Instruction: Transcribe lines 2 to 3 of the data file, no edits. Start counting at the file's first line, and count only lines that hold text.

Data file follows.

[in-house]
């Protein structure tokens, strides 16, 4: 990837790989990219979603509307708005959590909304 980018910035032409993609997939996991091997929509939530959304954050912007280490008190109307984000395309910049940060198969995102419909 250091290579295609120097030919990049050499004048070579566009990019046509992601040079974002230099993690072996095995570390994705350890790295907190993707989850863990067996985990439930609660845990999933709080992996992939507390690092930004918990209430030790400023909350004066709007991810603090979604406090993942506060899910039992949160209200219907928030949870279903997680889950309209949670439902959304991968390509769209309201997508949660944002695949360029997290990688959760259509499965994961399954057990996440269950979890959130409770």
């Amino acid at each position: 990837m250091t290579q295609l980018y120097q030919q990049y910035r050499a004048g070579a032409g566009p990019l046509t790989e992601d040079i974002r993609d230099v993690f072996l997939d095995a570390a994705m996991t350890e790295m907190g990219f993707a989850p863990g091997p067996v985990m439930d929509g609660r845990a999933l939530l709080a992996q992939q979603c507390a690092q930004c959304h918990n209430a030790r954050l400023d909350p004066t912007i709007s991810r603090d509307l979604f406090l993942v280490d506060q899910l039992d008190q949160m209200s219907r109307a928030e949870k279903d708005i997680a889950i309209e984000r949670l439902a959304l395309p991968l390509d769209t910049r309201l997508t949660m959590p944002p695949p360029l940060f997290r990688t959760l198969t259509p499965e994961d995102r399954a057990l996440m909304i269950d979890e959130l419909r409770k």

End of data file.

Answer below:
């Protein structure tokens, strides 16, 4: 990837790989990219979603509307708005959590909304 980018910035032409993609997939996991091997929509939530959304954050912007280490008190109307984000395309910049940060198969995102419909 250091290579295609120097030919990049050499004048070579566009990019046509992601040079974002230099993690072996095995570390994705350890790295907190993707989850863990067996985990439930609660845990999933709080992996992939507390690092930004918990209430030790400023909350004066709007991810603090979604406090993942506060899910039992949160209200219907928030949870279903997680889950309209949670439902959304991968390509769209309201997508949660944002695949360029997290990688959760259509499965994961399954057990996440269950979890959130409770």
């Amino acid at each position: 990837m250091t290579q295609l980018y120097q030919q990049y910035r050499a004048g070579a032409g566009p990019l046509t790989e992601d040079i974002r993609d230099v993690f072996l997939d095995a570390a994705m996991t350890e790295m907190g990219f993707a989850p863990g091997p067996v985990m439930d929509g609660r845990a999933l939530l709080a992996q992939q979603c507390a690092q930004c959304h918990n209430a030790r954050l400023d909350p004066t912007i709007s991810r603090d509307l979604f406090l993942v280490d506060q899910l039992d008190q949160m209200s219907r109307a928030e949870k279903d708005i997680a889950i309209e984000r949670l439902a959304l395309p991968l390509d769209t910049r309201l997508t949660m959590p944002p695949p360029l940060f997290r990688t959760l198969t259509p499965e994961d995102r399954a057990l996440m909304i269950d979890e959130l419909r409770k």